Acting Disability | HuffPost

The debate about authentic portrayal of people with disabilities in film is hitting the headlines with the release of a number of major films relating to people with disabilities starring non-disabled actors. This season, we will see Andrew Garfield as Robin Cavendish in Breathe, the story of a man with Polio who became a disability advocate, Bryan Cranston plays a wealthy paraplegic man and his relationship with his aid in the Upside, and already making Oscar waves: Jake Gyllenhaal plays a Boston Marathon bombing victim who lost his legs in Stronger. Disability activists have long been fighting for better inclusion of people with disabilities in film.  The disability community is the most underrepresented minority in film and television, specifically, and in the population, generally. Actors with disabilities are rarely cast in roles, even when there is a role for a person with a disability, it will likely be taken by an actor looking to be highlighted during the award season.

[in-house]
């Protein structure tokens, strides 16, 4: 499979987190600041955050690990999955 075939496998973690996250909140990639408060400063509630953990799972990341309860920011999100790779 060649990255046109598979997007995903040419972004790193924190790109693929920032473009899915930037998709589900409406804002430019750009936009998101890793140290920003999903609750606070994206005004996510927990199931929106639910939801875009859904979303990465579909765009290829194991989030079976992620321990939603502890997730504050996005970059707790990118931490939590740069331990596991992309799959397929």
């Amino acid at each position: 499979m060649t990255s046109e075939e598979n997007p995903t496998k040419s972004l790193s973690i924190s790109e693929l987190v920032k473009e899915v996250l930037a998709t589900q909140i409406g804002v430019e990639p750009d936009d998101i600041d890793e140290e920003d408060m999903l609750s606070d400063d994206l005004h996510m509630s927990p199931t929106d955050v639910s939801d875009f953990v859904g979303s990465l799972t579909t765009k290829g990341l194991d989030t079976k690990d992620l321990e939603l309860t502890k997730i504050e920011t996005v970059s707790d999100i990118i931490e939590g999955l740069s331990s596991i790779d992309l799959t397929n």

One of the highlights of this past March’s ReelAbilities Film Festival was an industry event aimed at discussing authenticity and the inclusion of people with disabilities in film and television. The event, which took place at JCC Manhattan, included some high-profile names and other up-and-comers, including: William H. Macy, RJ Mitte, Danny Woodburn, Maysoon Zayid, producer Mary-Kay Cook (The View From Tall, which was premiered after the panel), some major casting agents and more. The event was co-presented with SAG-AFTRA, Inclusion in the Arts, and The Ruderman Family Foundation, who are all active in creating more diversity and inclusion in media. What started as a discussion showcasing positive examples of how the film industry can become more inclusive erupted into one of the more thought provoking debates revolving around acting and minority culture. ReelAbilities Film Festival has highlighted the lack of inclusion many times; however, where the panel conversation really got…

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